• IV. "The Animal Notes: Silver-haired Bat" (a close-up look at one of the more than 1,000 bat species in existence today) [Defenders of Wildlife has an article showing the distribution of bats world-wide, and much, much more]

For more animal fun, take my animal tracks quiz ("Follow Those Tracks! Take an Animal Tracks Quiz") and see the new animal updates on How to Teach Everything Through Nature: Connecticut's Beardsley Zoo ("Follow Those Tracks!").

Follow our family's outdoor adventures in our family journal, "The Urban Farmer" -- our most recent entry is on the Third Thursday Street Festival in Willimantic, Connecticut.

Looking for resources to use for summer learning, homeschool or summer school classes? Check out CurrClick for free and low-cost materials on all kinds of topics. Subscribe for free weekly updates, links to online clubs, and much, much more!

Sample "freebie" - Project-based Marine Biology (live class recording)

Happy Father's Day to All Our Dads!

Monday, June 6, 2011

The Mathematics of Nature: Fractals

Our garden is beginning to bust at the seams. The roses are wonderful, as they always are, and the peonies are gargantuan this year. Coreopsis and asters, honeysuckle and coralbells are all in bloom, and so many things are right behind them: hydrangea, lamb's-ear, pincushion flower,  to name a few. Even the eggplants and potatoes don't want to miss out on the action, with their pretty flowers.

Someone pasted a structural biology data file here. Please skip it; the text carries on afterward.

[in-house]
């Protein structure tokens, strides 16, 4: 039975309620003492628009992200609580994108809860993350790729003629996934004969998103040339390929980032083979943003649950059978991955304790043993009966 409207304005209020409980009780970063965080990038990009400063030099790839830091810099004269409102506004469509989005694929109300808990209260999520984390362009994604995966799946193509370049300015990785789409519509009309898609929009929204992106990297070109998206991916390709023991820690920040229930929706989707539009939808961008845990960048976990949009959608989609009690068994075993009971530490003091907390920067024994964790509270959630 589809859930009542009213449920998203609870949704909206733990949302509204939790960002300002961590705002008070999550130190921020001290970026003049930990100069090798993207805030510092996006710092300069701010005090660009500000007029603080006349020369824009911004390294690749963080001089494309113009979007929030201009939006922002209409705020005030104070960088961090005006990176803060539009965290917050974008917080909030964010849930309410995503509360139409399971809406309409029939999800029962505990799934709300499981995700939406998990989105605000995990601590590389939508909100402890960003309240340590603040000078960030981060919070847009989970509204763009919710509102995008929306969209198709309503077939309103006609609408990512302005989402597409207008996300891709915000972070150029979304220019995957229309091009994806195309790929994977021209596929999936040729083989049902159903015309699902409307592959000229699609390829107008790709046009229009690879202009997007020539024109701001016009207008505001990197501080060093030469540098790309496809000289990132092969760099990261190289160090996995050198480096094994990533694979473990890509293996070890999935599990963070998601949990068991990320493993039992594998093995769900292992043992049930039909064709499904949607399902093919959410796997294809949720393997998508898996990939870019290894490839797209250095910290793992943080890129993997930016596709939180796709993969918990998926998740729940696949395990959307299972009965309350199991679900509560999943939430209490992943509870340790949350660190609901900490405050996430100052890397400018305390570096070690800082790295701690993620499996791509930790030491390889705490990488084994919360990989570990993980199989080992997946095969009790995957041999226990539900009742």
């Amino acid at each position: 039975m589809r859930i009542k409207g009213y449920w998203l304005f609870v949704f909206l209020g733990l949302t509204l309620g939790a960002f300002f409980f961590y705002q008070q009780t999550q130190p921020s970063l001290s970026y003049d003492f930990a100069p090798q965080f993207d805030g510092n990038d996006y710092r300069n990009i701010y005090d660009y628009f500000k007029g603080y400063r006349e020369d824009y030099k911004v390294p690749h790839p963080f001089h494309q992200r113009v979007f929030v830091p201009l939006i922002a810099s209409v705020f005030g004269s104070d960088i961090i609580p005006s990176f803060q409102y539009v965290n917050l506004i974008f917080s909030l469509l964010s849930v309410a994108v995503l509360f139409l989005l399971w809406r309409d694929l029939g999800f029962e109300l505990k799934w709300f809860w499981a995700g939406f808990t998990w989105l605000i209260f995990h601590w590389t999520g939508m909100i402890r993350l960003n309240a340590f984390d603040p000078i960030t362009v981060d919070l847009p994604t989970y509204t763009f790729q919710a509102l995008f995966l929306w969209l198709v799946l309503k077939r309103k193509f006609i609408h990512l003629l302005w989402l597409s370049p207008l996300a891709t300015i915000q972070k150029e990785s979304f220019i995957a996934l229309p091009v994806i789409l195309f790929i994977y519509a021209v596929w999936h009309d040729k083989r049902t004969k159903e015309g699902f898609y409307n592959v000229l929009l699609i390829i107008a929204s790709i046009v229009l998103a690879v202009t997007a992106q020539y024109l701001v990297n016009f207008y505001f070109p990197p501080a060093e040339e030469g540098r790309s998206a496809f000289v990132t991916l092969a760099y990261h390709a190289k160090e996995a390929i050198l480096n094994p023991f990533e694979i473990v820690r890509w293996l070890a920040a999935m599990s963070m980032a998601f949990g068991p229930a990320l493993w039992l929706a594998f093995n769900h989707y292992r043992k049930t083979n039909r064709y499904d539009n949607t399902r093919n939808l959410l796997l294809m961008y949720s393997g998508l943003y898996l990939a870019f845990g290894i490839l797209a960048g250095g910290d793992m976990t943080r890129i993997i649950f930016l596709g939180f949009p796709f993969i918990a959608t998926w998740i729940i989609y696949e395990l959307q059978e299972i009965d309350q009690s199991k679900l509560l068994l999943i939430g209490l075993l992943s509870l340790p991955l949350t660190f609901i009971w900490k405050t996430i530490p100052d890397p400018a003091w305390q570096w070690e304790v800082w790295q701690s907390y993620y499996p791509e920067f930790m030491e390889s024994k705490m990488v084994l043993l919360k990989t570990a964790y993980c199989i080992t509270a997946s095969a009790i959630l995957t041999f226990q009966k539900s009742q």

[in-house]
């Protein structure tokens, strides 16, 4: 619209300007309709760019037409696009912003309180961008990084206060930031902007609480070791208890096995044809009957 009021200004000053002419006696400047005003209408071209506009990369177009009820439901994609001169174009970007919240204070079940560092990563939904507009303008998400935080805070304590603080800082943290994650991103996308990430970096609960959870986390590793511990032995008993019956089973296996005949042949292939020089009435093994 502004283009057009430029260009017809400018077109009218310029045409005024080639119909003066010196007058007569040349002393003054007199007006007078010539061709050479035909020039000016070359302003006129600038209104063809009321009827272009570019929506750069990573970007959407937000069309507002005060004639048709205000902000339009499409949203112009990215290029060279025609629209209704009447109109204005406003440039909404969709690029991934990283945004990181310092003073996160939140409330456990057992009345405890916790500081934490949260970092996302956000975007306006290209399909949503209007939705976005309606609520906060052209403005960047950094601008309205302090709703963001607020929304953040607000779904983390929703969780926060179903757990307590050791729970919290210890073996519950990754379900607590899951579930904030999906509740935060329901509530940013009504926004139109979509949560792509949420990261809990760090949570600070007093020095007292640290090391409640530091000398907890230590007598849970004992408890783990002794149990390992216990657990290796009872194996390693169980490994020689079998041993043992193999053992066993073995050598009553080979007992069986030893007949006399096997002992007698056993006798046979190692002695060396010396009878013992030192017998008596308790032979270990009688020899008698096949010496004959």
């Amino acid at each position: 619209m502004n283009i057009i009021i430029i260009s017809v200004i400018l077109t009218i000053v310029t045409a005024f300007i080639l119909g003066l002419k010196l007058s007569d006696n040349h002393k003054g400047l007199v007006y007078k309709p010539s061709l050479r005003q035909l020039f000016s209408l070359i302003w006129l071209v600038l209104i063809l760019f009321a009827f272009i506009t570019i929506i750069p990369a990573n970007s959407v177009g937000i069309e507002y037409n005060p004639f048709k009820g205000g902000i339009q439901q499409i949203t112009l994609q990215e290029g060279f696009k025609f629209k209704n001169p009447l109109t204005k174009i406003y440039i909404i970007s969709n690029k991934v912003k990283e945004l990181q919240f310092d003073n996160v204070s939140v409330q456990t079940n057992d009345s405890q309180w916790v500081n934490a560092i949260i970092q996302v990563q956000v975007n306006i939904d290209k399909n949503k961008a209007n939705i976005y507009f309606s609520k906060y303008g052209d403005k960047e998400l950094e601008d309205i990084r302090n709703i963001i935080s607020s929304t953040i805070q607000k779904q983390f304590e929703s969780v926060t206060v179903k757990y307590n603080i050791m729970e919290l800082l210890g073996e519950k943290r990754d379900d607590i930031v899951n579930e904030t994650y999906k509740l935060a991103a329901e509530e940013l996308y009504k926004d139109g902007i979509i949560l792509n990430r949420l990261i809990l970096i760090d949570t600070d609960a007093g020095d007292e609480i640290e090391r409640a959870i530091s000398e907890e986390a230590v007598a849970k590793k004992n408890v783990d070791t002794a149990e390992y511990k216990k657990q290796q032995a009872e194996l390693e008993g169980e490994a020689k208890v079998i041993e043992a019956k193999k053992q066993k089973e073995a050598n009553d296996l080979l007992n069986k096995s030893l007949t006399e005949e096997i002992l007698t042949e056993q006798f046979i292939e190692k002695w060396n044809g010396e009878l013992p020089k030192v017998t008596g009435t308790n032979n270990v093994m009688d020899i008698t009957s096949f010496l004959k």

We have been examining the geometry of living things for our math studies. And we wanted to share a fun math exploration that you can do, right in your own backyard. And we owe it all to Leonardo di Pisa.

Leonardo di Pisa lived in Italy in the 12th century. His father's name was Bonacci, so he was nicknamed, "Fibonacci," which means "Son of Bonacci." He was a mathematician who was fascinated with patterns in numbers, especially as they could be observed in the natural world. He discovered that there was a special set of whole numbers which described just about every living thing in the world. This set of numbers has been called the "Fibonacci Series."

The Fibonacci Series is easy to calculate: 1, 1, 2, 3, 5, 8, 13, 21, 34, 55, 89, etc., with each new number in the series being the sum of the last two. We stopped at 89 -- what do you think the next 4 numbers in the series would be?

Fibonacci discovered that, if you closely examine things in nature, most things existed in these numbers. To test this out, we dissected some of our flowers, to look for Fibonacci numbers in our garden.

First, we started with something simple: Yellow wood-sorrel (Oxalis stricta) (lots of people mistake it for clover, but it has yellow flowers, and tastes sour like lemons if you nibble a leaf). When we dissected the leaves into leaflets, we found these numbers in the Fibonacci series:

  • 3 leaflets per leaf
  • 2 lobes on each leaflet
I wonder what we would have discovered if we had counted the number of leaves on the whole plant. Do you think it would have been a Fibonacci number?